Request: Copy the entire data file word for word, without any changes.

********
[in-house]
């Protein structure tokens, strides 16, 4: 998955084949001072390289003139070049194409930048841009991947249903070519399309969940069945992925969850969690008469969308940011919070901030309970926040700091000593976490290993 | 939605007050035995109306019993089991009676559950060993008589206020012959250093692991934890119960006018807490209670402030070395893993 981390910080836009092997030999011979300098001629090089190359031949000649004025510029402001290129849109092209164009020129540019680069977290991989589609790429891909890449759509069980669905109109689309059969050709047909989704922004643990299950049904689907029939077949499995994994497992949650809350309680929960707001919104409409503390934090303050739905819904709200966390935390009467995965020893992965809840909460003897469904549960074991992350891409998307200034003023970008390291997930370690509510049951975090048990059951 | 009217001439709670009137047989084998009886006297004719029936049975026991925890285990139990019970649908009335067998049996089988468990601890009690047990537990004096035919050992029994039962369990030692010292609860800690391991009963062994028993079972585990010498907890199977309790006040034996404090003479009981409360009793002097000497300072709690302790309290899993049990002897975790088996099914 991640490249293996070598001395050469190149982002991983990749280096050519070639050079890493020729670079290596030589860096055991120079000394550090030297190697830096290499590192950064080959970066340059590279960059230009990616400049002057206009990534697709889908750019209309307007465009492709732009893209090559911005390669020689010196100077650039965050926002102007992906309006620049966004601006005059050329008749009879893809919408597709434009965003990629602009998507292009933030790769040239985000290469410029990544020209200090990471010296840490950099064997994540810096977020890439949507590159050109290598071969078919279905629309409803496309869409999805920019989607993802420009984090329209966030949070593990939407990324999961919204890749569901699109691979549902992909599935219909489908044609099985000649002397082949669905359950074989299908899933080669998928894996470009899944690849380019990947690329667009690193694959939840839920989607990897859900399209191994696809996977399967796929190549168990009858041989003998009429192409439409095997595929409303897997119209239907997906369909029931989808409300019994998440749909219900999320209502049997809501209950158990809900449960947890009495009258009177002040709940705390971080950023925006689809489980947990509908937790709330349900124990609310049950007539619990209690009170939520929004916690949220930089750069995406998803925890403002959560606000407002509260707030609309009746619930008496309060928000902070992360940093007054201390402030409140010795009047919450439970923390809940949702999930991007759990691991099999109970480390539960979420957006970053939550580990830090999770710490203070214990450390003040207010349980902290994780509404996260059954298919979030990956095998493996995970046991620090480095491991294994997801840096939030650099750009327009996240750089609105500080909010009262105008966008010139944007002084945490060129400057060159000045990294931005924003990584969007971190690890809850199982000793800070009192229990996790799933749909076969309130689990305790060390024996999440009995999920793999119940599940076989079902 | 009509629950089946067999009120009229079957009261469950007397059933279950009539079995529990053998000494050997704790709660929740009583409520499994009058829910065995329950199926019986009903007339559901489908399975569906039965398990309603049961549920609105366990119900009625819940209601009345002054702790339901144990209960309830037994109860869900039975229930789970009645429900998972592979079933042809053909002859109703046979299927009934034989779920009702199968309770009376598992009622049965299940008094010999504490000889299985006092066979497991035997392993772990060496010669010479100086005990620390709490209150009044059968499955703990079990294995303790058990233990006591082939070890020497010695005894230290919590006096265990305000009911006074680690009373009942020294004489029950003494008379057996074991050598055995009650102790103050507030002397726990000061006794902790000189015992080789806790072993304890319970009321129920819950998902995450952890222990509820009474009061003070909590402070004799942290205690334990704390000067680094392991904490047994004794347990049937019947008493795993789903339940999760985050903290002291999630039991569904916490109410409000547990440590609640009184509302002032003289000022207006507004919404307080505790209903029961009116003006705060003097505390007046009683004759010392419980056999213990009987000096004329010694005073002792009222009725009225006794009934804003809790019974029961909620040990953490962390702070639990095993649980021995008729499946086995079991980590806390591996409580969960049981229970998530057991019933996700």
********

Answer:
[in-house]
């Protein structure tokens, strides 16, 4: 998955084949001072390289003139070049194409930048841009991947249903070519399309969940069945992925969850969690008469969308940011919070901030309970926040700091000593976490290993 | 939605007050035995109306019993089991009676559950060993008589206020012959250093692991934890119960006018807490209670402030070395893993 981390910080836009092997030999011979300098001629090089190359031949000649004025510029402001290129849109092209164009020129540019680069977290991989589609790429891909890449759509069980669905109109689309059969050709047909989704922004643990299950049904689907029939077949499995994994497992949650809350309680929960707001919104409409503390934090303050739905819904709200966390935390009467995965020893992965809840909460003897469904549960074991992350891409998307200034003023970008390291997930370690509510049951975090048990059951 | 009217001439709670009137047989084998009886006297004719029936049975026991925890285990139990019970649908009335067998049996089988468990601890009690047990537990004096035919050992029994039962369990030692010292609860800690391991009963062994028993079972585990010498907890199977309790006040034996404090003479009981409360009793002097000497300072709690302790309290899993049990002897975790088996099914 991640490249293996070598001395050469190149982002991983990749280096050519070639050079890493020729670079290596030589860096055991120079000394550090030297190697830096290499590192950064080959970066340059590279960059230009990616400049002057206009990534697709889908750019209309307007465009492709732009893209090559911005390669020689010196100077650039965050926002102007992906309006620049966004601006005059050329008749009879893809919408597709434009965003990629602009998507292009933030790769040239985000290469410029990544020209200090990471010296840490950099064997994540810096977020890439949507590159050109290598071969078919279905629309409803496309869409999805920019989607993802420009984090329209966030949070593990939407990324999961919204890749569901699109691979549902992909599935219909489908044609099985000649002397082949669905359950074989299908899933080669998928894996470009899944690849380019990947690329667009690193694959939840839920989607990897859900399209191994696809996977399967796929190549168990009858041989003998009429192409439409095997595929409303897997119209239907997906369909029931989808409300019994998440749909219900999320209502049997809501209950158990809900449960947890009495009258009177002040709940705390971080950023925006689809489980947990509908937790709330349900124990609310049950007539619990209690009170939520929004916690949220930089750069995406998803925890403002959560606000407002509260707030609309009746619930008496309060928000902070992360940093007054201390402030409140010795009047919450439970923390809940949702999930991007759990691991099999109970480390539960979420957006970053939550580990830090999770710490203070214990450390003040207010349980902290994780509404996260059954298919979030990956095998493996995970046991620090480095491991294994997801840096939030650099750009327009996240750089609105500080909010009262105008966008010139944007002084945490060129400057060159000045990294931005924003990584969007971190690890809850199982000793800070009192229990996790799933749909076969309130689990305790060390024996999440009995999920793999119940599940076989079902 | 009509629950089946067999009120009229079957009261469950007397059933279950009539079995529990053998000494050997704790709660929740009583409520499994009058829910065995329950199926019986009903007339559901489908399975569906039965398990309603049961549920609105366990119900009625819940209601009345002054702790339901144990209960309830037994109860869900039975229930789970009645429900998972592979079933042809053909002859109703046979299927009934034989779920009702199968309770009376598992009622049965299940008094010999504490000889299985006092066979497991035997392993772990060496010669010479100086005990620390709490209150009044059968499955703990079990294995303790058990233990006591082939070890020497010695005894230290919590006096265990305000009911006074680690009373009942020294004489029950003494008379057996074991050598055995009650102790103050507030002397726990000061006794902790000189015992080789806790072993304890319970009321129920819950998902995450952890222990509820009474009061003070909590402070004799942290205690334990704390000067680094392991904490047994004794347990049937019947008493795993789903339940999760985050903290002291999630039991569904916490109410409000547990440590609640009184509302002032003289000022207006507004919404307080505790209903029961009116003006705060003097505390007046009683004759010392419980056999213990009987000096004329010694005073002792009222009725009225006794009934804003809790019974029961909620040990953490962390702070639990095993649980021995008729499946086995079991980590806390591996409580969960049981229970998530057991019933996700």